• Trust: To ensure trust and prevent artifacts to appear as a threat, their behavior must be consistent and verifiable, and they should perform only explicitly accepted tasks for given objectives. Users should be able to doubt the inner workings of a device, overriding the code or the hardware if they wish to do so.
  • Agency: As the objective is to act towards desirable experiences, control and consent are important (which cannot happen without understanding and trust). Users should be capable to disable undesired functionalities, and to customize how and to whom the information is presented. Objects should be simple and inexpensive enough so that users can easily extend their behavior.

Coral was created (or “blobs”, “totems”, “physio-bricks”, “physio-stacks”… names were many) to implement those requirements. In particular, bricks were made:

  • Atomic: each brick should perform a single task.
  • Explicit: each task should be explicitly listed.
  • Explicable: the inner behavior of an element should be understandable.
  • Specific: each element capabilities should be restricted to the desired behavior, and unable to perform unexpected actions.
  • Doubtable: behaviors can be checked or overridden.
  • Extensible: new behaviors should be easily supported, providing forward compatibility.
  • Simple: As a mean to achieve the previous items, simplicity should be prioritized.
  • Inexpensive: to support the creation of diverse, specific elements, each of them should be rather low cost.

For example, in order to keep the communication between atoms Simple and Explicable, we opted for analog communication. Because no additional meta-data is shared outside a given atom unless explicitly stated, the design is Extensible, rendering possible to create new atoms and functionality, similar to the approach used for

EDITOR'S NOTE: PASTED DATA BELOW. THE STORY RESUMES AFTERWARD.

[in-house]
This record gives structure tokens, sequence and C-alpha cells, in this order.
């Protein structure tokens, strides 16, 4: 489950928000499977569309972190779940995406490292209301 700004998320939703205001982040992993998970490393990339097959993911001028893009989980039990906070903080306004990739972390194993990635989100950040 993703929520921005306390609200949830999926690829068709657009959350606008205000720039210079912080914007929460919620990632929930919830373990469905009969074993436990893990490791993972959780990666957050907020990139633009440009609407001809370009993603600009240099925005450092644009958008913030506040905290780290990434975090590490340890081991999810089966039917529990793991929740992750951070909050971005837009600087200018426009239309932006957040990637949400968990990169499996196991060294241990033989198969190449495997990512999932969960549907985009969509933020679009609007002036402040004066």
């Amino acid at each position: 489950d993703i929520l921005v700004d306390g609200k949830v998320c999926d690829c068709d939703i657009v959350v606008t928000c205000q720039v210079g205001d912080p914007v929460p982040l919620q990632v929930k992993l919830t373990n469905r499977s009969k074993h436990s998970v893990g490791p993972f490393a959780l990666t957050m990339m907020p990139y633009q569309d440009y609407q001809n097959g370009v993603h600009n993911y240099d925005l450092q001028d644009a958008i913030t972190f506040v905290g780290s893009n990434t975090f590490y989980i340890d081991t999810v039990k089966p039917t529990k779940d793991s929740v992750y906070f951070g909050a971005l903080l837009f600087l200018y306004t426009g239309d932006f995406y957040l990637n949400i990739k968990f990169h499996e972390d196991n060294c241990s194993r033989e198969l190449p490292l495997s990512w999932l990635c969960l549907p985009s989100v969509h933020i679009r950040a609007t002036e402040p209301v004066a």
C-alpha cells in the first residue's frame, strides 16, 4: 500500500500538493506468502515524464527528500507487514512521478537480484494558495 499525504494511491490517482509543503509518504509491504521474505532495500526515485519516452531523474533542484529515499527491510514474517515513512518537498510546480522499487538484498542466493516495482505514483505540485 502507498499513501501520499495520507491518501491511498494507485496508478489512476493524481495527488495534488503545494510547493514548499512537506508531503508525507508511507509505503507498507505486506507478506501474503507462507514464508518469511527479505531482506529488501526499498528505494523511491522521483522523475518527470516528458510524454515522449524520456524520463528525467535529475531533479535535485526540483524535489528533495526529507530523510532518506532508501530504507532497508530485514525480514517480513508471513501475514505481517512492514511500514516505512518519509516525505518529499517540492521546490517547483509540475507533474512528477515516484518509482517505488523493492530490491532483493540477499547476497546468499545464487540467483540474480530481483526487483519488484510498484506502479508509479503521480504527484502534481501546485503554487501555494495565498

modular audio synthesis. A side effect of analog communication is its sensitivity to noise: we accepted these as we consider the gain in transparency is worth it. It can be argued that this approach leads to a naturally degrading signal (i.e. a “biodegradable biofeedback”), ensuring that the data has limited life span and thus limiting the risk that it could leak outside its initial scope and application. Going beyond, in order to explicitly inform users, we established labels to notify
them what type of “dangerous” action the system is capable of performing. A standard iconography was chosen to represent basic functions (e.g. floppy disk
for storage, gears for processing, waves for wireless communication, …). We consider that, similar to food labeling that is being enforced in some countries, users should be aware of the risks involved for their data when they engage with a device, and thus being able to make an informed decision. On par with our objectives, everything is meant to be opoen-source, from the code to the schematics to the instructions — we just have to populate the holder at